These are tough times to be an Open Wheel fan.
There is no light at the end of the Champ Car/Indy Racing League reunification tunnel, and many of the sport’s top stars suddenly seem to be gravitating toward the bright lights and burgeoning bank accounts of NASCAR.
Formula One star Juan Pablo Montoya will drive a Nextel Cup Dodge for Chip Ganassi Racing next season. Champ Car’s A.J. Allmendinger turned heads in his maiden NASCAR Craftsman Truck Series start two weeks ago, and is making no secret of his interest in a possible NASCAR career.
IRL champion Sam Hornish says he wants to compete in some NASCAR races next season, and that stock car racing is something he is going to do. "I want to try it out and see if I'm capable of doing that,” said Hornish this week. “We’ll have to wait and see when the right time is.”
Max Papis has been mouthing similar sentiments for more than a year.
Paul Tracy continues to dabble in stock cars – with limited success – as do Adrian Fernandez and Michel Jourdain, Jr. Even Danica Patick played the stock-card (with questionable sincerity) in her effort to ply a heftier contract out of Michael Andretti.
It’s not exactly a case of rats jumping off a sinking ship, but it is certainly a trend worth watching.
It is easy for our friends in the Open Wheel community to attribute this recent exodus to nothing more than cold-blooded greed. In their eyes, Tracy, Jourdain, Hornish and company are little more than mercenaries, trading the purity and tradition of Indianapolis or Long Beach for greener pastures -- the old “green pictures of dead Presidents” -- in NASCAR-land. Unfortunately, it’s not that simple.
Yes, money is part of it. Tracy recently lamented that Nextel Cup rookie Denny Hamlin purchased his own jet recently; something PT has been unable to do in more than a dozen years of Champ Car war. Is Tracy starving to death? Certainly not. But compared to even a first-year NASCAR Nextel Cup driver, he’s working pretty cheap. Everyone wants to be fairly compensated at the end of their workday, especially if that day includes the distinct possibility of being critically injured, or even killed. I love my job, but make no mistake about it. I punch that time clock every day for one reason, and one reason only.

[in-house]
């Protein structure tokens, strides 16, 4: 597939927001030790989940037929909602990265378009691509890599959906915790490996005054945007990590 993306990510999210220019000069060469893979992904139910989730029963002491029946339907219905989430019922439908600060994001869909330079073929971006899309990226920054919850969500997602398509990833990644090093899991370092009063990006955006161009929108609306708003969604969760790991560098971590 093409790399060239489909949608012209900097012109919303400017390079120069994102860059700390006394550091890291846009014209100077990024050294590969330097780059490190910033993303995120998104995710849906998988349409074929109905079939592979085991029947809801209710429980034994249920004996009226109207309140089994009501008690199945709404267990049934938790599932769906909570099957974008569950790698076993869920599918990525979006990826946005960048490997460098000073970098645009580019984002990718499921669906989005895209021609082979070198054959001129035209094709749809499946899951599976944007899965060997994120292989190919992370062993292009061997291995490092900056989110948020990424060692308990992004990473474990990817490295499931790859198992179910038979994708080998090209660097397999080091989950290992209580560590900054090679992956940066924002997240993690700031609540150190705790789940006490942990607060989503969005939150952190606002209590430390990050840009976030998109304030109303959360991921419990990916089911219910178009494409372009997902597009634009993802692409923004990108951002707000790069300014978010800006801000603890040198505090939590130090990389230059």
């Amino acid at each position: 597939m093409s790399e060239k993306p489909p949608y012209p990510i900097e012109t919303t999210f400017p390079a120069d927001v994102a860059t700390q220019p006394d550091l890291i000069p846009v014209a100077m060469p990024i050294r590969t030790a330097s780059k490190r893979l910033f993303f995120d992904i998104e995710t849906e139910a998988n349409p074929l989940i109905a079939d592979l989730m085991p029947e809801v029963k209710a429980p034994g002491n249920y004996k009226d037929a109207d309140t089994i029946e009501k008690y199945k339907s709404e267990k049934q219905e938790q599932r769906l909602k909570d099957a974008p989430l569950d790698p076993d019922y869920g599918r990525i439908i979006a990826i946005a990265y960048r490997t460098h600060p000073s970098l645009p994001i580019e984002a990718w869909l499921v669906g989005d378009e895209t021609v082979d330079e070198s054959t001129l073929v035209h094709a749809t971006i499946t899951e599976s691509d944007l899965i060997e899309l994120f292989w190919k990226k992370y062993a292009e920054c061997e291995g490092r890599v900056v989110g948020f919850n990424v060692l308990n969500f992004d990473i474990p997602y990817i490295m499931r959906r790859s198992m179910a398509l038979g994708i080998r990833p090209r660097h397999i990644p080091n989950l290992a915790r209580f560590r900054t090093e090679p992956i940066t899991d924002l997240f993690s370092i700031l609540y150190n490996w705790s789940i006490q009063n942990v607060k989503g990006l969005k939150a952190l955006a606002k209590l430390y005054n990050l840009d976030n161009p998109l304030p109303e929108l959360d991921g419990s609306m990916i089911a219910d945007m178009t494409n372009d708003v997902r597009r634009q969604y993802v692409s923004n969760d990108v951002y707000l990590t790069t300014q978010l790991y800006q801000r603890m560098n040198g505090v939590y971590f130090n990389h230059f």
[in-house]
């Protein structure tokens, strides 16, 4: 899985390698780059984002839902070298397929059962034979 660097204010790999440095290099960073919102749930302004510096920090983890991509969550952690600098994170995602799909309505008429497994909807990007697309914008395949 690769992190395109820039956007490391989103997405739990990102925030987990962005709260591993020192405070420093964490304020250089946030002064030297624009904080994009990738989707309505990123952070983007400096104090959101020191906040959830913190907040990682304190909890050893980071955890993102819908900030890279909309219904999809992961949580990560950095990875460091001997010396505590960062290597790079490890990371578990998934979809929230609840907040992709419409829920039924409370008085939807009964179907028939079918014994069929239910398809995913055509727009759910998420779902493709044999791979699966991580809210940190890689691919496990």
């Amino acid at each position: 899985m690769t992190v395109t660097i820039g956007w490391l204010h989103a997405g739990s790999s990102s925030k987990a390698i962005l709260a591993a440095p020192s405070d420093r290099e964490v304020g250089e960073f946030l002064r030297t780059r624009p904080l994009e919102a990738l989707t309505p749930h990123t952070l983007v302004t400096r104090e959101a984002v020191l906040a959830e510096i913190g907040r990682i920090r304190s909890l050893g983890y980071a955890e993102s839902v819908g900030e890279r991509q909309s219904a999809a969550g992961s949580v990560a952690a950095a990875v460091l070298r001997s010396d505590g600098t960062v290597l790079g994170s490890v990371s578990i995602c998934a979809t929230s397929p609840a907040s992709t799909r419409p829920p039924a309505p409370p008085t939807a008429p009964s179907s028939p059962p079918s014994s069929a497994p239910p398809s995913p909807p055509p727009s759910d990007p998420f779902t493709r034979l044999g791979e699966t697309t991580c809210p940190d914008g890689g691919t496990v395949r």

Because it pays the bills.
Beyond the financial reality, though, there is another reason for this sudden interest in NASCAR racing. It’s called ego. Elite athletes want to perform on the largest possible stage. They want to race in front of capacity crowds, and be seen and appreciated by millions of fans around the world. NASCAR allows them to do that, to a degree that Champ Car and the IRL can presently only dream of.
Tony Kanaan stepped into the media center at Daytona International Speedway yesterday, and commented on the number of reporters waiting there. “I have never seen this many reporters at a test,” said the IRL star. “It looks like race day in here.” Actually, the media mob was less than half what it will be when Nextel Cup testing begins at DIS in January, and a small fraction what it is each week on the traveling Nextel Cup circuit.
Apparently, the Open Wheel guys aren’t used to getting that kind of attention. And you know what? I think they kinda like it.
They also like the idea that you can land a ride in NASCAR on talent alone, without schlepping a $5-million sponsor along with you. There are quality rides available at every level of NASCAR right now, if you’ve got the talent to earn one. And if things go well, a kid like A.J. Allmendinger can parlay that talent into fame and fortune beyond his wildest dreams.
Don’t believe it? Just ask Tony Stewart, Ryan Newman, Kasey Kahne, Casey Mears, or either of the Nextel Cup drivers named Gordon. All of them grew up dreaming of a career driving Open Wheel racers, but changed course when greeted by the harsh realities of the sport. CART and IRL had nothing to offer them when they came of age, just as it has nothing to offer the vast majority of talented young drivers today.
The money and the rides are all on NASCAR’s side of the fence -- no matter how much the open-wheel elitists wish it weren’t so – and it doesn’t appear that anything’s going to change in the foreseeable future. Kevin Kalkhoven and Tony George continue to fiddle while Rome burns, and the France Family thanks them for it, every weekend from February through November.